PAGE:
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Lead screw forces

It is important to understand the lead screw forces when selecting a screw assembly for a given application. Knowing the force on a lead screw is critical for calculating column or tensile loading and material selection. The following section will explain how to calculate theses forces. You may also find a Lead Screw Forces Calculator Here.

Requirements before Proceeding (covered in proceeding sections)

-Weight of assembly to be moved by the lead screw
-Desired linear velocity of assembly (IPM)
-Desired time to reach velocity (acceleration)
-Linear Bearing type of assembly (ball bearing, sliding bearing)

The formula for the total lead screw forces should be calculated as follows;

lead screw forces

The most substantial of the lead screw forces is the acceleration force. So let’s calculate that first. See the formula below.

force of acceleration

In the CNC industry, it is common to refer to the acceleration in terms of G or gravitational free fall. For example, some machines may run in 1 G operation.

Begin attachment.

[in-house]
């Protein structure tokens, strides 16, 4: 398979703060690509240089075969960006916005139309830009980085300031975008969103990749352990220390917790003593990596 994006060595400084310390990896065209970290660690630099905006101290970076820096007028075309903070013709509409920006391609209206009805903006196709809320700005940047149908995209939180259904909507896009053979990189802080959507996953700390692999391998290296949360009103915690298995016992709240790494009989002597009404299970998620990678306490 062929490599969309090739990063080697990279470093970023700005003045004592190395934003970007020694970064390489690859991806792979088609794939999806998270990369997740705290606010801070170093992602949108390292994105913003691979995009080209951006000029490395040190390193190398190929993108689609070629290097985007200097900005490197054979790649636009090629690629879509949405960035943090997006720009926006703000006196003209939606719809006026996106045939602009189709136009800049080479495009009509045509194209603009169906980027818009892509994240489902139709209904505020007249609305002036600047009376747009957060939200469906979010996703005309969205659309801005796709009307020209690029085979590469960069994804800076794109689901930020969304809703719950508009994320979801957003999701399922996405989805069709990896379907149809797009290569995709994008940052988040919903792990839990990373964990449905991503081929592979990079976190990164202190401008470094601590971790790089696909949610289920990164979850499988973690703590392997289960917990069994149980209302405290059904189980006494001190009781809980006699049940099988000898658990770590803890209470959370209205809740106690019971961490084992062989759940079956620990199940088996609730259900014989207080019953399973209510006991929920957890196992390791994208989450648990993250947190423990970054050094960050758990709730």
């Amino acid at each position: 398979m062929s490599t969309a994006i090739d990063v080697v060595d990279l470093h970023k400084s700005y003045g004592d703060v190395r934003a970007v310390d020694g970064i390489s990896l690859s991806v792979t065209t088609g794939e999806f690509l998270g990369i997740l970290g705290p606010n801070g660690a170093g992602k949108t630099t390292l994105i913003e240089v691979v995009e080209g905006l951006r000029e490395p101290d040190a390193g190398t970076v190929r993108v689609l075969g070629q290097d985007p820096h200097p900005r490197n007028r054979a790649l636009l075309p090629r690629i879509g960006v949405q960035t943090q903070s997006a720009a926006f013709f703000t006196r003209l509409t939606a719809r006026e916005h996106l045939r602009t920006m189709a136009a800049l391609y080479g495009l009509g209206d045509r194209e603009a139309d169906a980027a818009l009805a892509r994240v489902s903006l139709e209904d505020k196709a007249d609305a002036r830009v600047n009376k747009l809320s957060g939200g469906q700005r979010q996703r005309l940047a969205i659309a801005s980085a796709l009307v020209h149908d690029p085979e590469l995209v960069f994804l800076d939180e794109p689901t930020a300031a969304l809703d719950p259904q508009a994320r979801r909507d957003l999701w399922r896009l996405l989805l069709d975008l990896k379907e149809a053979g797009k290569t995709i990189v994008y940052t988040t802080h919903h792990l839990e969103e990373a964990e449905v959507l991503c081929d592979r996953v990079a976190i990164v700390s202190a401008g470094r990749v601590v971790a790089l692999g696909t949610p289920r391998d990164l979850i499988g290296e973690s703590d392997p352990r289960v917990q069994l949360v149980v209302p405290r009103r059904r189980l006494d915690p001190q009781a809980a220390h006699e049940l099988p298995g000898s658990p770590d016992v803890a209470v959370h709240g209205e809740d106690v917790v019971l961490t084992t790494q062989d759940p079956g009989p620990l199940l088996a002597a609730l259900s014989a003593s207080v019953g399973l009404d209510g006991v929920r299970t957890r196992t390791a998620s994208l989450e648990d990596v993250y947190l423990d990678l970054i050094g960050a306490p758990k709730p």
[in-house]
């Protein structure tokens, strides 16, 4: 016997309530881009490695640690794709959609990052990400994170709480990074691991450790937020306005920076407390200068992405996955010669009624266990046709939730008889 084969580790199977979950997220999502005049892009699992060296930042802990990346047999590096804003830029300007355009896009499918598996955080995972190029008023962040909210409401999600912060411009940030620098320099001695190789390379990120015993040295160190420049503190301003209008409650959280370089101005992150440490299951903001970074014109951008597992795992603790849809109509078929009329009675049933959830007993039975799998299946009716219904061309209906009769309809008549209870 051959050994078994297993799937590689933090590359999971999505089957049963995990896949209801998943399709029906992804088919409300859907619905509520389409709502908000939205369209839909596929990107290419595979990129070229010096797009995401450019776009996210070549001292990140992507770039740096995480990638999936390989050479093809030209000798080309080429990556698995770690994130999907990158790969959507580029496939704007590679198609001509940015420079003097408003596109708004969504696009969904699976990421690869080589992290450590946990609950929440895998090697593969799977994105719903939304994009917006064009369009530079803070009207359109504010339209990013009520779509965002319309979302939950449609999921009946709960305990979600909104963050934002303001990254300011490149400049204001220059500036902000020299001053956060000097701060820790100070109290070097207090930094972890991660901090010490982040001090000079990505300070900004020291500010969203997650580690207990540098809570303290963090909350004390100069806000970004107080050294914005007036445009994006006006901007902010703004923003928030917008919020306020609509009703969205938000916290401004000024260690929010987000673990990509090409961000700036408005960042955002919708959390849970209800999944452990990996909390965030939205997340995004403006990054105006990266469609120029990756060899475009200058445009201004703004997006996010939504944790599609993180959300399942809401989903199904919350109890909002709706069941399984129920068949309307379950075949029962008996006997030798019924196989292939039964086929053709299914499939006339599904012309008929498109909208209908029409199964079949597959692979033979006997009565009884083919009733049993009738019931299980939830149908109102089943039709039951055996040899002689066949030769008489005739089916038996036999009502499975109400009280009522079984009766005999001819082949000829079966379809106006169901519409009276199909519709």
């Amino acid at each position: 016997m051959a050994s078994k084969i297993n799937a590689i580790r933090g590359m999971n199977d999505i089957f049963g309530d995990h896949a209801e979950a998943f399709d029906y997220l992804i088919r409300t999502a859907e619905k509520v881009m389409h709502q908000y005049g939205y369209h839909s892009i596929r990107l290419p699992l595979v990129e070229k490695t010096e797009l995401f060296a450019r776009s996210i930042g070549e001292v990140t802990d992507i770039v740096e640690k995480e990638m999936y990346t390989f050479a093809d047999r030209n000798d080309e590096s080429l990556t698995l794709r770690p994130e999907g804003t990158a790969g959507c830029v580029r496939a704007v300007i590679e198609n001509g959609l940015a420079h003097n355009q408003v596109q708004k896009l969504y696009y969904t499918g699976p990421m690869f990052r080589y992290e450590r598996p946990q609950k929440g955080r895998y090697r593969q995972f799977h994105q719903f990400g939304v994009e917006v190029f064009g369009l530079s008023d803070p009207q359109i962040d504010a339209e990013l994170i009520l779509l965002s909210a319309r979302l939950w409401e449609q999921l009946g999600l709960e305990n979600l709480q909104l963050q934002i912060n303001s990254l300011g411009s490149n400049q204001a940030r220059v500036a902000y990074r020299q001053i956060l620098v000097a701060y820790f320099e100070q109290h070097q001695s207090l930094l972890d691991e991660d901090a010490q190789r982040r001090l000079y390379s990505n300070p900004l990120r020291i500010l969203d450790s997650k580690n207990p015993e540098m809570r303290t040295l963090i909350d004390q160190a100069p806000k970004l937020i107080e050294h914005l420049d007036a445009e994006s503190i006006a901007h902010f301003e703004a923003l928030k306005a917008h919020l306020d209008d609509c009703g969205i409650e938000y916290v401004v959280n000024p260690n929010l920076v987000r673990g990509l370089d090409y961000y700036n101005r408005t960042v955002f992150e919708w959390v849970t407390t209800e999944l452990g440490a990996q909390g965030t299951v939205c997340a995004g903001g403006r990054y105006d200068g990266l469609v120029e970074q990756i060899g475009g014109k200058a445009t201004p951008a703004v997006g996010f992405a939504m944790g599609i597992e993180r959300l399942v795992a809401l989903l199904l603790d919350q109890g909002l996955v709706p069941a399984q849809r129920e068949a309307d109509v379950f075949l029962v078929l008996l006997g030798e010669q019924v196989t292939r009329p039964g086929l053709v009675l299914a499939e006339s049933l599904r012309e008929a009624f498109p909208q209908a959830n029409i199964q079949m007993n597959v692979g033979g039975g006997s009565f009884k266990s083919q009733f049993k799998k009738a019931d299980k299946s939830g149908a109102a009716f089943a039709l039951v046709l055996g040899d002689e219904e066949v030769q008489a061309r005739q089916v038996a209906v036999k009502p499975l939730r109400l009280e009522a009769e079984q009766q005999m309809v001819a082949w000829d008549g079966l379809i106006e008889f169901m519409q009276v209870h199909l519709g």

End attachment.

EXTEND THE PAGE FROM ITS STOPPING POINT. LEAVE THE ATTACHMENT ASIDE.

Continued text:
To convert G units into (in/s/s) simply multiply how many G’s by 386.08. So .5 G’s would = 193.04 in/s/s.

If you do not know what acceleration you would like to achieve, it may help to think of a desired time to reach the acceleration profile. Then use the formula below to calculate acceleration.

calculate acceleration

Next we need to find the Fe or external forces. The external forces for a CNC router are usually the weight for any assemblies being operated vertically and also the cutting forces. The cutting force is usually negligible for a CNC router in comparison to others. So if you do not know this then you shouldn’t worry too much.

For vertical operations, Fe = weight of the assembly being moved.

Next: We find the forces due to friction. See the formula below.

force of friction

If you are using linear ball bearings, the force due to friction should be negligible. However, if you are using a sleeve type bearing, the frictional forces may be substantial depending on the weight of your assembly.

Next: We simply add all of these forces together to get a total of the lead screw forces.


Given that:

Desired velocity = 400 IPM
Desired time to reach velocity = 0.017 seconds
Weight of the assembly = 50 lb
Bearing type = Bronze sleeve on steel rod


A = 400 / 60 * (1 / .017) = 392 in/s/s

Fa = (40 / 32.174) * (392 / 12) = 40.61 (lb-f)

Fe = negligible since we aren’t in a vertical operation and maybe I plan on cutting foam so my cutting forces are very small.

Ff = 50 * .13 = 6.5 (lb-f)


Ft = 40.61 * 6.5 = 47.11 (lb)

Go To: Steps for choosing a lead screw

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